For the second day in a row, a veto override for a bill exempting magistrates from performing marriages appeared on the N.C. House calendar without any action.
Rules Chairman David Lewis, a Dunn Republican, said after Thursday’s session that House leaders are waiting until more legislators are present. He noted that a number of Republicans were absent from sessions this week.
He wouldn’t say when the vote will happen, only that “we hope to be able to deal with this in a reasonable amount of time.”
“I think we have to have a full caucus together to be able to discuss any of the issues” related to Senate Bill 2, Lewis said.
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According to records of Thursday’s votes, only two Republicans were absent: Rep. Rob Bryan of Charlotte and Rep. Lee Zachary of Yadkinville. Both of them voted for the magistrates bill last week. Also absent: Rep. William Brisson, a Bladen County Democrat who often votes with Republicans on social issues.
Lewis also raised the possibility that the House might not try to override McCrory’s veto. “I think we will see the bill remain on the calendar until we take a vote or the speaker determines we’re not going to,” he said.
McCrory offered his own explanation for the delay in a news conference Thursday. “There’s a lot of arm-twisting going on across the street,” he said. “I would hope and I encourage that they follow the process that I think the Constitution clearly spells out – to do it within a reasonable period of time.”
But Rep. Jon Hardister, a Greensboro Republican who voted against Senate Bill 2, said he’s not under any pressure to change his mind. “I think my party respects my position on this issue,” he said Wednesday.
Lewis said some Republicans haven’t decided how they’ll vote on the override. “Frankly, some of our members are on the fence and are seeking legal counsel to ask certain questions,” he said. “I think they will get those answers and be able to make a vote based on their own conscience, their own heart.”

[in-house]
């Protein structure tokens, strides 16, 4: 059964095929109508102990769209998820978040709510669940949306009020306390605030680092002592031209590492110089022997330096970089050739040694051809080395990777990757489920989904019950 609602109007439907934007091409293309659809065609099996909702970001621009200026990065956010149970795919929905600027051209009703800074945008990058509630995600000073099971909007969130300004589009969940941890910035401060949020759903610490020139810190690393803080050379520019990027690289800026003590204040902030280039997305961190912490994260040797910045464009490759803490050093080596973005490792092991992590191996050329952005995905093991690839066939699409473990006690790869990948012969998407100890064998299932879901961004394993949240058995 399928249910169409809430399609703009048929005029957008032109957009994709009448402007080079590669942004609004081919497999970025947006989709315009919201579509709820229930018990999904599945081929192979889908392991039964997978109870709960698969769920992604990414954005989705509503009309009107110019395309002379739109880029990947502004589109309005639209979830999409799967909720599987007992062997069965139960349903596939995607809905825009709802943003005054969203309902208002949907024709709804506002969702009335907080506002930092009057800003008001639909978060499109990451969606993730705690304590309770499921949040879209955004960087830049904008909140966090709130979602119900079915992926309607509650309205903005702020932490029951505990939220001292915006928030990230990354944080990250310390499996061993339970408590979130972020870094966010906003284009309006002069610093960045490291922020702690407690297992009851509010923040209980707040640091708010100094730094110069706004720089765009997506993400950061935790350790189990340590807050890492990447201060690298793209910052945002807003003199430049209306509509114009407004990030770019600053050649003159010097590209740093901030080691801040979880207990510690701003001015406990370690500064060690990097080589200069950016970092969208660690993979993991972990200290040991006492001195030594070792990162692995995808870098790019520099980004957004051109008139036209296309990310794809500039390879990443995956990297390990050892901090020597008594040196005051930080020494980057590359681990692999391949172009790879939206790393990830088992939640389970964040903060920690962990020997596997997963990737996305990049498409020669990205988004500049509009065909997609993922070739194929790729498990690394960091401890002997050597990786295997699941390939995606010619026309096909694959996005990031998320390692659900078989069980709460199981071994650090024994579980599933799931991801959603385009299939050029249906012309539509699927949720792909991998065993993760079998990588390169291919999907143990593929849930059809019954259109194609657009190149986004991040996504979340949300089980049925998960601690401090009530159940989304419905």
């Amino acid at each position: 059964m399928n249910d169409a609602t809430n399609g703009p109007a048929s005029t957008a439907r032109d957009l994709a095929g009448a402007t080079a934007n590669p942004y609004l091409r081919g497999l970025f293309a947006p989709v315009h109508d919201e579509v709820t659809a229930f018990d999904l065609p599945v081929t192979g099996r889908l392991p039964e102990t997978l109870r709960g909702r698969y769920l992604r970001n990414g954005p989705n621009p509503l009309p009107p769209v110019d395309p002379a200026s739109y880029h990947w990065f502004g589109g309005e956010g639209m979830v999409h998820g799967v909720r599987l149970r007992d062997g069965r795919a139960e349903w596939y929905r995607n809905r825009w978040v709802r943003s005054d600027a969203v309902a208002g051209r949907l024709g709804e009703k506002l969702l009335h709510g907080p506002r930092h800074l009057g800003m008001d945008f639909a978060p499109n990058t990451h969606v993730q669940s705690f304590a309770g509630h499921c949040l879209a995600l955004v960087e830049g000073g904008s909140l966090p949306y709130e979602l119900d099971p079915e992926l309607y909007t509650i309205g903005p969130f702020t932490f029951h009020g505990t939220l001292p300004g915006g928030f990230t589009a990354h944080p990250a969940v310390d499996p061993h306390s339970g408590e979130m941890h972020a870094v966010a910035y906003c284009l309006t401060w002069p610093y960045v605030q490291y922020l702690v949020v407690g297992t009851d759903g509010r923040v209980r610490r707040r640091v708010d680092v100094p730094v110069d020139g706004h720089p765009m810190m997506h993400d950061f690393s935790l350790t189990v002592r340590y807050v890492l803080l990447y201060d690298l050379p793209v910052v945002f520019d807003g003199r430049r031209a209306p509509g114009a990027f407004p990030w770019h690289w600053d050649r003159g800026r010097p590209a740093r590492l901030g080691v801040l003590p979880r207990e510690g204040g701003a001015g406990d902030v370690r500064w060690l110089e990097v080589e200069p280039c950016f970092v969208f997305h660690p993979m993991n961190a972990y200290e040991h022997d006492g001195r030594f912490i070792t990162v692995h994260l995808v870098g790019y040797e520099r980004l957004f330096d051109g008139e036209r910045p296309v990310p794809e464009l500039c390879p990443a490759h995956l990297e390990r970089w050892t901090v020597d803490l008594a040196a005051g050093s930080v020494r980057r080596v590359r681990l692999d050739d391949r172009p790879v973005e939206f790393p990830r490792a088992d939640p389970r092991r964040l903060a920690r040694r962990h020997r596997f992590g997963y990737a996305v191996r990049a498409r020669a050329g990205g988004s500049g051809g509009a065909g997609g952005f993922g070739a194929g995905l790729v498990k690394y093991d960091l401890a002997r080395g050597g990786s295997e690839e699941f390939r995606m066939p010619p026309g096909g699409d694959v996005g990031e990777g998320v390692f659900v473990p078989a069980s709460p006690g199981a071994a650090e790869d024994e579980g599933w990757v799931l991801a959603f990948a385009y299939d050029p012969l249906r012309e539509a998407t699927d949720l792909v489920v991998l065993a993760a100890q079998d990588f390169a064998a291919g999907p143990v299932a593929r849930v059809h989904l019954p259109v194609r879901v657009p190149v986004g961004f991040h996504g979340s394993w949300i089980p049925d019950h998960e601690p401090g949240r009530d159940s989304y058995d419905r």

Among those undecided this week is Rep. Craig Horn, a Union County Republican who was absent from the first vote. He says he’s leaning toward a yes vote but likely won’t make up his mind until it’s time to vote. He added that he’s heard mixed opinions from constituents.
“Quite honestly, it’s split right down the middle,” Horn said. “That really puts the pressure on me to make a thoughtful, informed decision. … As I try to do all the time, I wait until the very last minute to make my final decision.”
The delays on the override vote are fueling speculation that Speaker Tim Moore might borrow a technique from former Speaker Thom Tillis: The “veto garage.”
Tillis sometimes parked vetoed bills for months before voting. Because an override requires a three-firth majority of legislators present, waiting until some House members are absent can affect the outcome. Asked about that approach earlier this week, Moore said he preferred to call it a “veto opportunity zone.”
McCrory blasted that approach in his remarks Thursday. “There used to be criticism of past legislatures which would twist arms or wait until certain people were on the floor to take the vote,” the governor said. “I hope we don’t repeat those practices that we criticized in the past. I hope everyone remains firm in their respectful beliefs, and they’re allowed to remain firm without fear of retaliation on other issues.”
With the House now in recess for the weekend, the earliest an override vote could happen is Monday night. And if the override fails or Moore doesn’t take a vote, the bill is dead for this session.
Opponents of the bill say the inaction gives them more time to lobby against the measure.
“The longer the #NCHouse delays a vote on #SB2, the more time you have to contact your #ncga rep,” tweeted Jonah Hermann, outreach director for the advocacy group Equality NC.
Staff writer Craig Jarvis contributed to this report.